Photography and Review by Chuck Stanley
Monday night, outside of San Antonio’s Majestic Theatre, it was cold, windy and every bit the November rain cliche. Inside the historic theater was different. Bastille’s upbeat, feel-good sound kept the nearly sold-out crowd dancing and singing like it was Saturday night.
Despite Bastille’s lack of radio presence in San Antonio and Austin, Monday’s female-dominated attendees packed the Majestic Theater and screamed their approval for the 22-song setlist. The night began with the lead single “Good Grief,” from the band’s sophomore effort “Wild World”. The Grammy-nominated band also treated fans to favorites like “Icarus,” the Craig David collaboration “I Know You, “ and this year’s clap along hit “Happier” featuring US producer Marshmello.
Bastille founder and vocalist Dan Smith decided the stage was too confining for “Two Evils,” so he found his way to the upper-level balcony box for the entire song. You can deduce Smith was a fan of the Majestic Theater as he claimed it was, “One of the poshest theaters they’ve played”. Just before the encore, the BRIT Award-winning vocalist decided to explore the entire theater top to bottom, left to right, much to the delight of adoring fans during “Flaws”.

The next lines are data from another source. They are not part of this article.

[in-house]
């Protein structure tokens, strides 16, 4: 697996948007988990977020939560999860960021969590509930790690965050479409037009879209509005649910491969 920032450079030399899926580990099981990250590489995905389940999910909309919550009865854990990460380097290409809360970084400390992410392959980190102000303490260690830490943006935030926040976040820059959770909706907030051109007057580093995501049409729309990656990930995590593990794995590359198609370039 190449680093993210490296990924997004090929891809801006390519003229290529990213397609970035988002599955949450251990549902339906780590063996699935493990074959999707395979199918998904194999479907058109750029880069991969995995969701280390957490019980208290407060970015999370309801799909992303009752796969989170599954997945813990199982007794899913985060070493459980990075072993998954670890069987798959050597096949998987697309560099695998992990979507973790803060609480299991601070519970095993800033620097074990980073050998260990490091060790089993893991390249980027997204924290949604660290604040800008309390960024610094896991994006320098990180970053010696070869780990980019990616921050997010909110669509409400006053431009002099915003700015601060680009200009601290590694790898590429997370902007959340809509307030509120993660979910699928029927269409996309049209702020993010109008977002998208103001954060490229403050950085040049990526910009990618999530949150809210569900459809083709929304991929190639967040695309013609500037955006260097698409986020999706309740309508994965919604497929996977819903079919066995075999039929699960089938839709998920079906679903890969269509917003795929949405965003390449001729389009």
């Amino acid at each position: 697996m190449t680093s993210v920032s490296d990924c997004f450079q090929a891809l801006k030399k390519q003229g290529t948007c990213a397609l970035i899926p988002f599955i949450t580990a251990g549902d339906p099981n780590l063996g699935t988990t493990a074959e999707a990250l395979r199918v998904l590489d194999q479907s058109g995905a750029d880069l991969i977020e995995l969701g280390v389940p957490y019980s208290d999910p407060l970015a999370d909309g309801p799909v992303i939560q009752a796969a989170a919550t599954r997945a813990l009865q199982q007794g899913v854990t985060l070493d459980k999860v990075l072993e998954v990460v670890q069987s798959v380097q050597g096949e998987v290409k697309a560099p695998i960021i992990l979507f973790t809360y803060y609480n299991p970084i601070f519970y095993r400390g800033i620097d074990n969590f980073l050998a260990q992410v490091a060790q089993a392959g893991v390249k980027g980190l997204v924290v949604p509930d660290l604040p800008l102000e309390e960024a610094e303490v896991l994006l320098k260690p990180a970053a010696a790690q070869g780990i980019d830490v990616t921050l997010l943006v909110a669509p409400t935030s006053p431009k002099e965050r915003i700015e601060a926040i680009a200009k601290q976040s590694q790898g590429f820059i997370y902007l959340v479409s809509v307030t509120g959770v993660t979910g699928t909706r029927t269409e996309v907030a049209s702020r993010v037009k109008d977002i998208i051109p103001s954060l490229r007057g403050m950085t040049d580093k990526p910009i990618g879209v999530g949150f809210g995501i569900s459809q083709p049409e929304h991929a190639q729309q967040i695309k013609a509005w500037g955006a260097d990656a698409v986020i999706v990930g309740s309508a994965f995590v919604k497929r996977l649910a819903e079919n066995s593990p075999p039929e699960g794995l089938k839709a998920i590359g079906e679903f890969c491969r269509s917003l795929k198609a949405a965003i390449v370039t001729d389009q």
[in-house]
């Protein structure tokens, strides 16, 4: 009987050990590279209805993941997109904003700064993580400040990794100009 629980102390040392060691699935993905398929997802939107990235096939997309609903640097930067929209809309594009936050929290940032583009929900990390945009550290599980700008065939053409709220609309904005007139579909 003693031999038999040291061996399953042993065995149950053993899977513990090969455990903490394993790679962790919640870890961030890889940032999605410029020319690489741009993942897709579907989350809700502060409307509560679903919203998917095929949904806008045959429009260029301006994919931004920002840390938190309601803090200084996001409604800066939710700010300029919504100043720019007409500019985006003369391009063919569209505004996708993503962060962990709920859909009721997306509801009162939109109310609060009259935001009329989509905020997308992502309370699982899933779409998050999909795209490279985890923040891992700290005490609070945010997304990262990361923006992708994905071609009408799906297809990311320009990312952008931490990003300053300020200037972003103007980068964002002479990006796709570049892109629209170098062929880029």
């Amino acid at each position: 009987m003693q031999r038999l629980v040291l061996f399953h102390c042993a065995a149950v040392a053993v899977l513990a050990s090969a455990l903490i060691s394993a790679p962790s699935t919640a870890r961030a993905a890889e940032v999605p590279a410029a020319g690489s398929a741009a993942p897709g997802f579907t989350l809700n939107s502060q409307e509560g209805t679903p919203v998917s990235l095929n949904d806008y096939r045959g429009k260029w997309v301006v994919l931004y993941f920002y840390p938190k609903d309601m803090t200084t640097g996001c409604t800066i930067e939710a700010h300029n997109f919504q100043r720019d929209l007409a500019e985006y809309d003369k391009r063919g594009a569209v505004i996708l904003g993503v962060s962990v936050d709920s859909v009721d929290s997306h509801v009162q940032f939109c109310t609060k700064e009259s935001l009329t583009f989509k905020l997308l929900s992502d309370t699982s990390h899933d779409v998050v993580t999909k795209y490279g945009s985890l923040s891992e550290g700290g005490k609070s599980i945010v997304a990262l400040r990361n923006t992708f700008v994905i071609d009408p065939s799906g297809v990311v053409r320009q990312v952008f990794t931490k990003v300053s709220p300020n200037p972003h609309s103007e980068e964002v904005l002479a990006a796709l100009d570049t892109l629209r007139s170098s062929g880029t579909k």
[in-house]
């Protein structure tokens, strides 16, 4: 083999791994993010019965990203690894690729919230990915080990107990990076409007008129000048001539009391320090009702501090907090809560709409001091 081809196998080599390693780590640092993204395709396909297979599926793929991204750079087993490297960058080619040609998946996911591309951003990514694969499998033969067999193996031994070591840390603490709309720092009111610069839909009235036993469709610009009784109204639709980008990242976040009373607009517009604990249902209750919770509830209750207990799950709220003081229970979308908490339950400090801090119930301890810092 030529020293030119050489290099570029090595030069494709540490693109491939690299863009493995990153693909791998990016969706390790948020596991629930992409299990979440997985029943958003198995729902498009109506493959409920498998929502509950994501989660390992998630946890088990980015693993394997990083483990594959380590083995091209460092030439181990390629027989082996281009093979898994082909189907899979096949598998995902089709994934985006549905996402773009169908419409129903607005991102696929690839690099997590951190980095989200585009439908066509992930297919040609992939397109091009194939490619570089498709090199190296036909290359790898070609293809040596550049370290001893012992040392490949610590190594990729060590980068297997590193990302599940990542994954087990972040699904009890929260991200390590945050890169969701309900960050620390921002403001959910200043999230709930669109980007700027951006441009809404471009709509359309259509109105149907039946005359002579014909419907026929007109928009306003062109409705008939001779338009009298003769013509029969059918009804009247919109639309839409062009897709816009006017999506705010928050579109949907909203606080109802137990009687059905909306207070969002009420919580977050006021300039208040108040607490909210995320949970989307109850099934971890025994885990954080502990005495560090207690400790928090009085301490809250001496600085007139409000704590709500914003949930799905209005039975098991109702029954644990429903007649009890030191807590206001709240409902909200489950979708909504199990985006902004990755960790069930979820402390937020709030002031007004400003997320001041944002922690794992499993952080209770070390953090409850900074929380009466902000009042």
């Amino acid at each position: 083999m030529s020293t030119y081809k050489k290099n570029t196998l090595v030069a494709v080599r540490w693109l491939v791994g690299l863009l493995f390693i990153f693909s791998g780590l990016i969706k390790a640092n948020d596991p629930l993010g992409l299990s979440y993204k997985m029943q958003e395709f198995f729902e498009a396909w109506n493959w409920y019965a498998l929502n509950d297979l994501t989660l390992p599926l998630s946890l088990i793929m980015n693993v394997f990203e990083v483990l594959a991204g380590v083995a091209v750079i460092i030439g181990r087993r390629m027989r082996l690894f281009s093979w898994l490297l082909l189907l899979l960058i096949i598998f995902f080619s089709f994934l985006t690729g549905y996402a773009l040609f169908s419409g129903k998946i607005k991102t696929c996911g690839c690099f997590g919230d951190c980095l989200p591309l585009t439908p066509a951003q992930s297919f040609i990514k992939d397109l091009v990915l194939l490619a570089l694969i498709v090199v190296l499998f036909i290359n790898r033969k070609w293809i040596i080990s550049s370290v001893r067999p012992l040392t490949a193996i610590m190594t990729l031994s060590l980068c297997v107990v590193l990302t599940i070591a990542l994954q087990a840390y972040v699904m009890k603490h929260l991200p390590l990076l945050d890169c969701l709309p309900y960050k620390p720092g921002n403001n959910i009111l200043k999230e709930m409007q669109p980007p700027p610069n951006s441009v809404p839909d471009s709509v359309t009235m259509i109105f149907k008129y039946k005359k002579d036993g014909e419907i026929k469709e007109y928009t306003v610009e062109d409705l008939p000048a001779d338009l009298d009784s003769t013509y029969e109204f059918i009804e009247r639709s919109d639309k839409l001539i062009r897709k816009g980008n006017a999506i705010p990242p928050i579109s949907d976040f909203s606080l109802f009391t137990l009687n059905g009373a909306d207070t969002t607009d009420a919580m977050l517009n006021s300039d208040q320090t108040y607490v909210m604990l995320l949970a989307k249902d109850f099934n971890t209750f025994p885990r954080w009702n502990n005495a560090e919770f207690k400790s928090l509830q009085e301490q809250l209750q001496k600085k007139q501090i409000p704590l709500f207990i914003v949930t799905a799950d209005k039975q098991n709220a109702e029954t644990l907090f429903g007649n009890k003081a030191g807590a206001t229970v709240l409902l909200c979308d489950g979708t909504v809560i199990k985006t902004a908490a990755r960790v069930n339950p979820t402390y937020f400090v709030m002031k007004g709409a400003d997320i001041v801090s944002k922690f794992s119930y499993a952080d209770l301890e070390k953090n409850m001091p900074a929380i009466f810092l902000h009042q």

Backed by drummer Chris Wood, bassist/guitarist Will Farquarson, Keyboardist Kyle Simmons and multi-instrumentalist touring member Charlie Barnes, Dan Smith kept the between-song banter to a minimum, only saying a few short phrases to presumably allow the band to catch their breath before launching into another well-played song.
Not only were fans were graced with a tight, dynamic and harmonizing band that has sold millions of albums worldwide, they were treated to an epileptic seizure-inducing light show worthy of a football stadium. The light show accompanying the bands every beat was just as much part of the concert as the men on stage. Maybe the lighting guy loves Las Vegas or EDM festivals or Japanese anime or Sci-Fi movie hypnotism, nonetheless, he deserves a lighting design award and the audience deserves protective glasses.
Some rock concert cliches are never meant to be altered and Bastille did not allow that to happen with its first post-encore song “Oblivion,” which saw the audience whip out their modern-day lighters/cell phones for this piano-driven track. Followed by Bastille’s 3rd #1 single “Quarter Past Midnight” and the multi-chart topping mega-hit finale “Pompeii,” fans may have been so pumped with enthusiasm, they may have forgotten it was a cold, rainy November Monday in San Antonio.